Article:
Faithless versus belief, how do we move from one to the other? In looking further into the Greek we can see that the key ingredient in both of these stances is a four lettered word called TRUST. We all know this word, but do we really know it? To trust someone is to hold a firm belief in the reliability, truth, ability, or strength of someone or something (dictionary.com). Where are the places today where God is inviting you to step out in trust that HE is reliable, truthful, able and strong enough? So often we want answers that we can see or understand and often God's response is to lean in and trust Him and to see Him make our paths straight. Let's together seek to move from the stance of "If you can Lord" to declaring the truth "Lord you're able".

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What To Do When We Don't Understand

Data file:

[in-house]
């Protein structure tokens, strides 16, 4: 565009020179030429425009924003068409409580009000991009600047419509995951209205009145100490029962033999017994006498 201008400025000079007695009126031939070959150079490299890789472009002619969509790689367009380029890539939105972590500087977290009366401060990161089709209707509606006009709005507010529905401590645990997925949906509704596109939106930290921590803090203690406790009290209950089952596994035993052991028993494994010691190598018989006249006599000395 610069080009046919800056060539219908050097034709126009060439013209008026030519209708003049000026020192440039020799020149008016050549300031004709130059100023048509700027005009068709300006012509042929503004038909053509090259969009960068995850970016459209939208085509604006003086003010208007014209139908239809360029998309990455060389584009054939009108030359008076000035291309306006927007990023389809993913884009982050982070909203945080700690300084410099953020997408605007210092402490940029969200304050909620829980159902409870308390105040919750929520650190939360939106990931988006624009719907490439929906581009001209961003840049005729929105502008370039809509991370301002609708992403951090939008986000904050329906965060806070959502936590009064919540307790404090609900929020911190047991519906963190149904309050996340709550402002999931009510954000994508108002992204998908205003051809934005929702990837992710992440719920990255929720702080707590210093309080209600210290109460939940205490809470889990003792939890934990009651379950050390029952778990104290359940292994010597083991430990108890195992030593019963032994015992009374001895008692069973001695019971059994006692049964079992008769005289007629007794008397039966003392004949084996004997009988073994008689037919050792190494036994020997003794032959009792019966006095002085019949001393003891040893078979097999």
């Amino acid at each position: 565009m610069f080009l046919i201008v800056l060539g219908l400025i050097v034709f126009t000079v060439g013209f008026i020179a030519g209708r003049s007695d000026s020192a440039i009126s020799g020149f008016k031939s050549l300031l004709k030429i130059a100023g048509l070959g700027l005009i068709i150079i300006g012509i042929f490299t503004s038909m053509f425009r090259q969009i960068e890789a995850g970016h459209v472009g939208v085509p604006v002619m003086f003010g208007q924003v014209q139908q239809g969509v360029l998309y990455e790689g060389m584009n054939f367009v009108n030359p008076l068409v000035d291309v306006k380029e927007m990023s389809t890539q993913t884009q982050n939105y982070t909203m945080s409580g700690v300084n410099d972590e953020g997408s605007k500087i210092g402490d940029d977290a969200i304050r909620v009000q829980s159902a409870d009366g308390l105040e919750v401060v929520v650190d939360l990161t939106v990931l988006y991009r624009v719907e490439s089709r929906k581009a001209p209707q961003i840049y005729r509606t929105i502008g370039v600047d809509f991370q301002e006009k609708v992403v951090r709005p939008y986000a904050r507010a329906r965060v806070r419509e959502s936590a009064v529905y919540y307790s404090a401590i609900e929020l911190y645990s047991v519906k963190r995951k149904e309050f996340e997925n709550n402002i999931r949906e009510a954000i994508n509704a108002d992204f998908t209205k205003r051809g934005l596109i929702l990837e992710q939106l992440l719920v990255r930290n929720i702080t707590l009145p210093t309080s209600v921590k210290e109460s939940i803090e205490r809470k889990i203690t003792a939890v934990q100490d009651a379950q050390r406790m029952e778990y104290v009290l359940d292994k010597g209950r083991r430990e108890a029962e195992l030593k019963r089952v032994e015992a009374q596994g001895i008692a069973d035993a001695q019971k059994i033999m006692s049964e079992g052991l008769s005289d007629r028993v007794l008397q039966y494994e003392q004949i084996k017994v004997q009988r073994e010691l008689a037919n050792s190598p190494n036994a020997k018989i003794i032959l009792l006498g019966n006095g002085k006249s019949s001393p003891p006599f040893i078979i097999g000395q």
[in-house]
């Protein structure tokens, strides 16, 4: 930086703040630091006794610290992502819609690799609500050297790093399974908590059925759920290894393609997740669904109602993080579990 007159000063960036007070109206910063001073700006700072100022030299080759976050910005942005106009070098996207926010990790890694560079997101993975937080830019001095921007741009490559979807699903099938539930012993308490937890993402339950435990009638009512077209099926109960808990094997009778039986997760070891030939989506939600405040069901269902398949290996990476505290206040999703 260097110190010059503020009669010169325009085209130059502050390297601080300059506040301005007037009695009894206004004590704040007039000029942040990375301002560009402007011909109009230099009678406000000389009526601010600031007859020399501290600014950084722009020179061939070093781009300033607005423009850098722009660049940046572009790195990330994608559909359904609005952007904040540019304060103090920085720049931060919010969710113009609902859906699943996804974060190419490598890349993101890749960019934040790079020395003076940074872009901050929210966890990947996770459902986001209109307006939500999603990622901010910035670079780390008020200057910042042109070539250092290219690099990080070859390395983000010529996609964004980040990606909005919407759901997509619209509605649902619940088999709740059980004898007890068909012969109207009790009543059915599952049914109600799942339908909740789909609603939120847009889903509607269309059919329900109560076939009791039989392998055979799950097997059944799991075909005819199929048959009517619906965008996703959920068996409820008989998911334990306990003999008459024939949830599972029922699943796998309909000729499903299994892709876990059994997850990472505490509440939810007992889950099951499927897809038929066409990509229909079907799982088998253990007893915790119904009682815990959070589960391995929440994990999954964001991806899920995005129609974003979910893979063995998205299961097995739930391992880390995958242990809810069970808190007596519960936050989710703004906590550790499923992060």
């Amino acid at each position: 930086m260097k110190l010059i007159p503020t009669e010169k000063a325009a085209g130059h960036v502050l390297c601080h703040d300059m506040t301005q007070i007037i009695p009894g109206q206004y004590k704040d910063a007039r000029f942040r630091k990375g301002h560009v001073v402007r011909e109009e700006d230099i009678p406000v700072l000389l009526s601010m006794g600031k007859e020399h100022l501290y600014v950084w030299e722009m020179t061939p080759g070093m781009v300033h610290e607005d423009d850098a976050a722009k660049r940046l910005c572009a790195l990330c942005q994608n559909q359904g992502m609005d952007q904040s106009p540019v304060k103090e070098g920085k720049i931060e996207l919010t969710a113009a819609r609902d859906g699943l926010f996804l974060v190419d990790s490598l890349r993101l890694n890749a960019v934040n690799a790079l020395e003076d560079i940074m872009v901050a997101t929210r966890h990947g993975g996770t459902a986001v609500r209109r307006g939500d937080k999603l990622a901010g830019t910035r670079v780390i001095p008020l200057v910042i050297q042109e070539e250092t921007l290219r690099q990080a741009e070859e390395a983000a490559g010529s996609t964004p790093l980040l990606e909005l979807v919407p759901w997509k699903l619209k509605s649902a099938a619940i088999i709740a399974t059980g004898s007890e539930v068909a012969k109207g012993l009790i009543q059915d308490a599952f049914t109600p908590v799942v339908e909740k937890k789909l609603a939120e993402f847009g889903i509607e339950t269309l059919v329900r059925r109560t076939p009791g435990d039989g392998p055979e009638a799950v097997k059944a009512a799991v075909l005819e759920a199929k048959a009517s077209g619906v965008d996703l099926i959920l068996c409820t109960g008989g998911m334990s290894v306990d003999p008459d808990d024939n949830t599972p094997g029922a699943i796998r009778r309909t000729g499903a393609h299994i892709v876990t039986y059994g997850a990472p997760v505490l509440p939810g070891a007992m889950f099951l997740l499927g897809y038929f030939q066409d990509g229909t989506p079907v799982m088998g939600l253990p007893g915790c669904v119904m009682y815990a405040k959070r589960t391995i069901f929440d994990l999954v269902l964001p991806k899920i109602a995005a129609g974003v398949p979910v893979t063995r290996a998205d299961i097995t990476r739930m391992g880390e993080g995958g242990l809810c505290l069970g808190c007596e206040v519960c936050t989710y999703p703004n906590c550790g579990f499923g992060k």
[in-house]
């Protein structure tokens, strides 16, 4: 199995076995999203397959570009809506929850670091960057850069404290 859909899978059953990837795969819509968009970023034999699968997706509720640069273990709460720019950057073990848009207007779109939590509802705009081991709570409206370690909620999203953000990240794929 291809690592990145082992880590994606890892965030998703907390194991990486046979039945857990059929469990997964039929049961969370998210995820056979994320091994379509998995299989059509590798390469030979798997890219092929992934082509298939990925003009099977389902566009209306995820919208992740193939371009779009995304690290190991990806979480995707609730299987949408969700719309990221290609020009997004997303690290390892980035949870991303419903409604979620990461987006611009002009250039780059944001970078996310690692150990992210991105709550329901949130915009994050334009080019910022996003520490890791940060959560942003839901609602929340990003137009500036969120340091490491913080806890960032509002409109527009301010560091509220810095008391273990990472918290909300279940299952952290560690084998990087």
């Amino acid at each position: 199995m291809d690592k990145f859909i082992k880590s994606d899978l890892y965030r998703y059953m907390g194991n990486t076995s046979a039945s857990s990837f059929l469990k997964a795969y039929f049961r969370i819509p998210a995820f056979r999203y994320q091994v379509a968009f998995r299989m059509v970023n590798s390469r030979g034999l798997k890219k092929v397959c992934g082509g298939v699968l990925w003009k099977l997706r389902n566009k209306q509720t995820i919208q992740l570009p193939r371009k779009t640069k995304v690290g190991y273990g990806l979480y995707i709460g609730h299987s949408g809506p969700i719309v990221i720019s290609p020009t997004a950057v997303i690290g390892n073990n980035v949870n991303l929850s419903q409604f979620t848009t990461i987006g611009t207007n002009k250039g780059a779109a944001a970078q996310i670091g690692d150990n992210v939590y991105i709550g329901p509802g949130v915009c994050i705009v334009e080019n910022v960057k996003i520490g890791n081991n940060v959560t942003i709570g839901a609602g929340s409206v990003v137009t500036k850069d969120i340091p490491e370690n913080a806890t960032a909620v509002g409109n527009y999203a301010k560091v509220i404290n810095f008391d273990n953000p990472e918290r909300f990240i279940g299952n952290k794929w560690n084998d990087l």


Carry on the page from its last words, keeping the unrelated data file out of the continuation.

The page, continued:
What To Do When We Don't Understand

Mishawn Gudipati • July 08, 2020

July 8th, 2020


This past Sunday we started our Discovery Bible Study of the Book of Mark picking up where we left off last summer. We met in small groups spaced out on the park lawn. Some groups (possibly mine) had children crawling all over them, but it was cool to see how God was moving in the intergenerational conversations happening over the Scripture Mark 9:2-10. There were points made about Jesus' very bright wardrobe change, corrections that it wasn't Jonah who appeared but rather Elijah and Moses, comments on what the shelters looked like some thought an airplane, others tents. And the thing that struck me the most was God's response to Peter, who possibly was a verbal processor. The text clearly says none of the disciples knew what to say, but it seems Peter in his fright was trying to make some sense of what was happening before him.